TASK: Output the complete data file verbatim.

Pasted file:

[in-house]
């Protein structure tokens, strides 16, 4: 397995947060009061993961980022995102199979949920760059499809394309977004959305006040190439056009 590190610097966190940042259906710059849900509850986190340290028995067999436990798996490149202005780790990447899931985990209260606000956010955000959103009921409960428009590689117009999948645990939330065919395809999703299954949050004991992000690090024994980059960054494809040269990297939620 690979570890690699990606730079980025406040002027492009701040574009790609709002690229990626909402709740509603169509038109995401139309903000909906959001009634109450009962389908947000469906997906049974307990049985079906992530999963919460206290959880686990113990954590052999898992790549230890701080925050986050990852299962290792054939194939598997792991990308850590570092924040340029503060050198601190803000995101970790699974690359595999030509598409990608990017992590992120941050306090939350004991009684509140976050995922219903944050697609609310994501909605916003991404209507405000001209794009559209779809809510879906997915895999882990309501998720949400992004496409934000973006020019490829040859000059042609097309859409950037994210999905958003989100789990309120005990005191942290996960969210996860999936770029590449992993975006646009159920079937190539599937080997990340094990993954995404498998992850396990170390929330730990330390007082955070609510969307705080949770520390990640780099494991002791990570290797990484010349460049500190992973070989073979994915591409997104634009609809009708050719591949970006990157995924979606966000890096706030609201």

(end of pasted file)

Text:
[in-house]
């Protein structure tokens, strides 16, 4: 397995947060009061993961980022995102199979949920760059499809394309977004959305006040190439056009 590190610097966190940042259906710059849900509850986190340290028995067999436990798996490149202005780790990447899931985990209260606000956010955000959103009921409960428009590689117009999948645990939330065919395809999703299954949050004991992000690090024994980059960054494809040269990297939620 690979570890690699990606730079980025406040002027492009701040574009790609709002690229990626909402709740509603169509038109995401139309903000909906959001009634109450009962389908947000469906997906049974307990049985079906992530999963919460206290959880686990113990954590052999898992790549230890701080925050986050990852299962290792054939194939598997792991990308850590570092924040340029503060050198601190803000995101970790699974690359595999030509598409990608990017992590992120941050306090939350004991009684509140976050995922219903944050697609609310994501909605916003991404209507405000001209794009559209779809809510879906997915895999882990309501998720949400992004496409934000973006020019490829040859000059042609097309859409950037994210999905958003989100789990309120005990005191942290996960969210996860999936770029590449992993975006646009159920079937190539599937080997990340094990993954995404498998992850396990170390929330730990330390007082955070609510969307705080949770520390990640780099494991002791990570290797990484010349460049500190992973070989073979994915591409997104634009609809009708050719591949970006990157995924979606966000890096706030609201």